This book, the most costly ever published by the Government, tells the story of the conception and construction of the capitol, from 1792 to 1900, with care and substantial accuracy. The pages of illustrative matter exceed those devoted to the text. Views are given of the building in every stage of its growth, including all proposed plans. Rare portraits, and the paintings and sculptures with which it is profusely embellished, are also reproduced. These volumes can not

be sold separately. Campaign for Chattanooga, historical sketch descriptive of model in relief of region

about Chattanooga and of battles illustrated thereon. 1902. 47 p. map. (Chickamauga and Chattanooga national military park commission) 10 cts.

A detailed account of movements. Century of population growth from 1st census to 12th, 1790 to 1900. 303 p. illus.

maps. 4o. (Commerce dept. Census bureau) Cloth, $1.10.

Among the early maps is a map of North America, showing all new discoveries, 1797, city maps of New York, Philadelphia, and Boston, maps of northern and southern parts of United States, maps showing changes of county lines, 1790 to 1900, etc.

Contents include in part a survey of the United States in 1790; population in the colonial and continental periods; white and negro population; analysis of the family; surnames of the white

population in 1790; interstate migration; occupations and wealth. Chinese immigration. Treaty, laws, and regulations governing admission of Chinese;

regulations approved Apr. 18, 1910. Edition of June 22, 1911. 63 p. (Com

merce dept. Immigration and naturalization bureau) 5 cts. Clark, Walter. Some defects in the Constitution of the United States; an address

to law department of University of Pennsylvania, Apr. 27, 1906. 1911. 17 p. (62d Cong., 1st sess. Senate document 87) 5 cts.

Mr. Clark (chief justice of North Carolina) advocated election of senators and judges. Colonial administration, 1800–1900 [methods adopted by principal colonizing nations,

with statements of area, population, revenue, etc., of colonies In Commerce dept. Monthly summary of commerce and finance, Mar. 1903. p. 2557–3005.

Colored map, plate of maps. 55 cts. Congressional directory. (Issued for each session of each congress) (Printing com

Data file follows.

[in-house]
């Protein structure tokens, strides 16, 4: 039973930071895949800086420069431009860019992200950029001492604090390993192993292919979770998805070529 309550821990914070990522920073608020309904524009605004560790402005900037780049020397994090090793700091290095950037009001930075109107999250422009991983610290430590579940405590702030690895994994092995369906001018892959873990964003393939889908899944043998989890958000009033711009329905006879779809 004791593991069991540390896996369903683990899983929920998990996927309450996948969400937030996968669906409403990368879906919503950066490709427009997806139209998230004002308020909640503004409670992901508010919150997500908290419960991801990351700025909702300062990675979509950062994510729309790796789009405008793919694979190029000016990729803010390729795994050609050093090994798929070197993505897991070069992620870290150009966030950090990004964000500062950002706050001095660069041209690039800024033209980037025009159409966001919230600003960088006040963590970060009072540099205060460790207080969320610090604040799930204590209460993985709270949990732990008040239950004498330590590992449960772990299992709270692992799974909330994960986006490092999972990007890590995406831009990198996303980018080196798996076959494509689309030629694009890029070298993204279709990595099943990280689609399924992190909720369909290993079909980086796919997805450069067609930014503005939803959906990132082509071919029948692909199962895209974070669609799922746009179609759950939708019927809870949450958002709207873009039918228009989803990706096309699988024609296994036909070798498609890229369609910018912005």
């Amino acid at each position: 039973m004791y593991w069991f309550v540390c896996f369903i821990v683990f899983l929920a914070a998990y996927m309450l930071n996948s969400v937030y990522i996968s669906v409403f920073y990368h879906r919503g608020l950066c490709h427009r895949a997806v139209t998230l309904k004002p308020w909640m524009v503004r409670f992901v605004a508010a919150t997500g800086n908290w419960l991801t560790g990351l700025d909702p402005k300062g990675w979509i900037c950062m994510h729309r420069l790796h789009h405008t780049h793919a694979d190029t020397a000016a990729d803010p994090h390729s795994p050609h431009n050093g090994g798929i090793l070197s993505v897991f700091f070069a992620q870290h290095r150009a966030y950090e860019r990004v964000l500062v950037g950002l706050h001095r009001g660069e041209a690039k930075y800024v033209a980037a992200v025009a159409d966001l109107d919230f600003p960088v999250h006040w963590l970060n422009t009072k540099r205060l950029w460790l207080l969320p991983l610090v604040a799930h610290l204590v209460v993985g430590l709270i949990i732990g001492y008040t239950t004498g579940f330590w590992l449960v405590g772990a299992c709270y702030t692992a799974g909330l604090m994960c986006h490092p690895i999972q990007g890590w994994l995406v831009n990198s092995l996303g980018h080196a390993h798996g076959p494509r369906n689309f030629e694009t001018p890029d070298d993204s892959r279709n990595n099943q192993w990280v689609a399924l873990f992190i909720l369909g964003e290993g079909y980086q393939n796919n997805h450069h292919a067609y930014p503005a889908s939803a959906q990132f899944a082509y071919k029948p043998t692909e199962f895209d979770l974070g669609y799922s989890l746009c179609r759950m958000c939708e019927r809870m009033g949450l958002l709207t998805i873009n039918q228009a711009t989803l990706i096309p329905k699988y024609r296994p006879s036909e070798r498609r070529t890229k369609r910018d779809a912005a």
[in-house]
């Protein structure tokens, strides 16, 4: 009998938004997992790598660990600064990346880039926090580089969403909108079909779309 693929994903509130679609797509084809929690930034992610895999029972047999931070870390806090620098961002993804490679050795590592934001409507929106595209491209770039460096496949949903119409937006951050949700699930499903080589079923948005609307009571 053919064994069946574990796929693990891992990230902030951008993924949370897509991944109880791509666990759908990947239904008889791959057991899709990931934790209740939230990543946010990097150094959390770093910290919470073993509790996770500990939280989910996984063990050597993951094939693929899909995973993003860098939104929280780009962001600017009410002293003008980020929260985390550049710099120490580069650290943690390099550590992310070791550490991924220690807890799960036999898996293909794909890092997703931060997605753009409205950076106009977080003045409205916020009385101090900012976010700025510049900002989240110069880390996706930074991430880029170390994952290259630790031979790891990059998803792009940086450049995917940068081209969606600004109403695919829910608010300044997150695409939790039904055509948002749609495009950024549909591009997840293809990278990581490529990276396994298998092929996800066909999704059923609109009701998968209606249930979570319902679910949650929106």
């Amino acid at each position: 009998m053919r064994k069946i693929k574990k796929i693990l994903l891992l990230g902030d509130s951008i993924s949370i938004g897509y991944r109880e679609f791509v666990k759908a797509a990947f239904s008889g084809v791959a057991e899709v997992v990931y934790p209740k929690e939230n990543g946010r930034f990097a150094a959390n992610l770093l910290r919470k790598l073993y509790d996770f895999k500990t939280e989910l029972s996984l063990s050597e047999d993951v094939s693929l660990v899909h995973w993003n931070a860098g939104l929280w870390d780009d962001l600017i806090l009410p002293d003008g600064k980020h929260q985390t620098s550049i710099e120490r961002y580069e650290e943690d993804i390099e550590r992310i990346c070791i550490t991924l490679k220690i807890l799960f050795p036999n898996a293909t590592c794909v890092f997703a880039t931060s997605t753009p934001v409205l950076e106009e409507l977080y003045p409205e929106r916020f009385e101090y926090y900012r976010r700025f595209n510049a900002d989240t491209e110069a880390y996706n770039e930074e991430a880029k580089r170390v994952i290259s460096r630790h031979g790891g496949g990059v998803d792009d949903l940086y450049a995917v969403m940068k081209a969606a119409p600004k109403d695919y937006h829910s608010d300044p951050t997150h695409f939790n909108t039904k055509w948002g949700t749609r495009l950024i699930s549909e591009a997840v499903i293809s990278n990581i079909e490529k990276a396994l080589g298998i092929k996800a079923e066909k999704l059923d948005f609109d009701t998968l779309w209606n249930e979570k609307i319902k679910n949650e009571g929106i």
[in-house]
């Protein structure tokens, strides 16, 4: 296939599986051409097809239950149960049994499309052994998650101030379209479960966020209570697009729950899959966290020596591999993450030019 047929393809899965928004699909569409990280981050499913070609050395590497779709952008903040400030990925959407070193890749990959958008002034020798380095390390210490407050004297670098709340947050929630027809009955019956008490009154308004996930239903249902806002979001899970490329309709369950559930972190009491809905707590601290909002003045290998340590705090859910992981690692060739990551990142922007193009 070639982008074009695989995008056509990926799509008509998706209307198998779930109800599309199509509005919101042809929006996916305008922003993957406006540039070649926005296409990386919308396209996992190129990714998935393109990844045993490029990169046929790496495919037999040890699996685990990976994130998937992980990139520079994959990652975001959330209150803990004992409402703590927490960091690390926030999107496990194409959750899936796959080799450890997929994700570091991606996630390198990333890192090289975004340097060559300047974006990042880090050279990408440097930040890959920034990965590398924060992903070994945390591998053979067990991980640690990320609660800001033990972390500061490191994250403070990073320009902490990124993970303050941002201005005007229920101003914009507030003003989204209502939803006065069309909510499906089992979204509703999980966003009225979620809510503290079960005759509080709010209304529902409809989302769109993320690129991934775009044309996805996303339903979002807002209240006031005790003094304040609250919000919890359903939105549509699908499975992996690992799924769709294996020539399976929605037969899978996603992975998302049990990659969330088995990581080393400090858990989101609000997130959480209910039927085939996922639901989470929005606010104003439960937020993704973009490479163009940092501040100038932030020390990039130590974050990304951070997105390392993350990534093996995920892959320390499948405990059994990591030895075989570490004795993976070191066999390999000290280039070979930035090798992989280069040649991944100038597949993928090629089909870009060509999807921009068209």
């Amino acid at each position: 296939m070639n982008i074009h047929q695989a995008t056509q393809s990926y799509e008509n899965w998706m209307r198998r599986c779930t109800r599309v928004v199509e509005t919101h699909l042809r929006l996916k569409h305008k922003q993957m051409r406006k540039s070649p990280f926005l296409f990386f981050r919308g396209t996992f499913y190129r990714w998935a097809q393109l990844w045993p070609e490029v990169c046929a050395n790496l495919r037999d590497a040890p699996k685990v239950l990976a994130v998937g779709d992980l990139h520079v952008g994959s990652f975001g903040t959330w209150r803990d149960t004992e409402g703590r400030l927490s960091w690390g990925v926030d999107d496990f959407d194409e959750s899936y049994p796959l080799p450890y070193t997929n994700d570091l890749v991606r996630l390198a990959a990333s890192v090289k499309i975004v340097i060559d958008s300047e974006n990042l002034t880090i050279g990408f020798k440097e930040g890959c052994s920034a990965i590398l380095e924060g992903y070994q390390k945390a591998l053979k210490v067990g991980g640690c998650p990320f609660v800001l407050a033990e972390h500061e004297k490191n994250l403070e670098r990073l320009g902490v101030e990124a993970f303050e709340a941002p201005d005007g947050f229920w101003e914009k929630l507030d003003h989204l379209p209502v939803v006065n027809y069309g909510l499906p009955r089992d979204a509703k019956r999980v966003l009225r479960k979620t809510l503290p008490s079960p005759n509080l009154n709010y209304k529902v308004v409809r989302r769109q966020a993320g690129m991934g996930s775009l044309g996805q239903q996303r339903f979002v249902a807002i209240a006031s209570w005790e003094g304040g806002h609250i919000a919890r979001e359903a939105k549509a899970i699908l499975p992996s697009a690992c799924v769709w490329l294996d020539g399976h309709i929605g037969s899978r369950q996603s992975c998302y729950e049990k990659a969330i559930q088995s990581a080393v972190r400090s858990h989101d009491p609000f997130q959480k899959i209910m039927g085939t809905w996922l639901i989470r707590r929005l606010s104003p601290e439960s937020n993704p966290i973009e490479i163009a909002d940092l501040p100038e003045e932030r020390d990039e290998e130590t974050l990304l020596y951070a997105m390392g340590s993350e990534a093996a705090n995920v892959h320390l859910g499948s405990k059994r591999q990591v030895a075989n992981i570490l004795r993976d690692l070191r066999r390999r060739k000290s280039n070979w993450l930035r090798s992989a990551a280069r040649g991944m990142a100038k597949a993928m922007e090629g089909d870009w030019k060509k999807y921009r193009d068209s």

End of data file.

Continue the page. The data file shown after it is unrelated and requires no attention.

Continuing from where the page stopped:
mittee) Cloth, 60 cts.

This directory contains biographies of all senators and representatives now members of congress, their public records, committee assignments, and home and Washington post-office addresses; also like details concerning the president and his cabinet officials; also lists of the departments, bureaus, divisions, etc., composing the government establishment at Washington, with statements as to the functions and authority of each; also names and official titles of all important government officers; also lists of diplomatic and consular representatives of foreign countries in the United States and of similar United States officials sent abroad, with much other official information.

The book is illustrated by a view of the capitol building, plans of the senate chamber and representatives hall, showing the location of the seats of members, a map of Washington, and maps of all the states, showing the boundaries of the congressional districts.

The text matter usually comprises about 476 pages.

Constitution of the United States. 1907. 37 p. 24°. (Justice dept.) 5 cts.

An exact text of the Constitution without notes. Descriptive catalogue of the road models of the Office of public roads. 1913. 29 p.

illus. (Agriculture dept. Public roads office. Bulletin 47)

Twenty-one illustrations show standard types and modern ideas. Accompanying descriptions

are given in such order as to present the historical development of road-building. Davidson, George. Examination of some early voyages of discovery and explora

tion on northwest coast of America, from 1539 to 1603. In Commerce dept. Coast and geodetic survey. Report, 1886. p. 155–253. map. 4°. Cloth, $1.00.

The author, who was very familiar with the Pacific coast on account of his work on the Pacific coast pilot, compiled the accounts of the voyages of Ulloa, Cabrillo, Ferrelo, Sir Francis Drake, and Vizcaino, giving the descriptions of the same places by the different explorers in

parallel columns. Fewkes, Jesse W. Antiquities of the Mesa Verde national park: cliff palace. 1911.

82 p. illus. (Smithsonian institution. American ethnology bureau. Bul-
letin 51) Cloth, 45 cts.
For a better general account of the cliff dwellers, see below. The pictures in this book are fine.

Antiquities of Mesa Verde national park: spruce-tree house. 1909. 57 p. illus. (Smithsonian institution. American ethnology bureau. Bulletin 41) Cloth, 40 cts.

An interesting account of the habits and customs of the cliff-dwellers. Contains also 21 pages

of fine half-tones. Fletcher, A. C. Indian education and civilization. 1888. 693 p. (48th Cong.,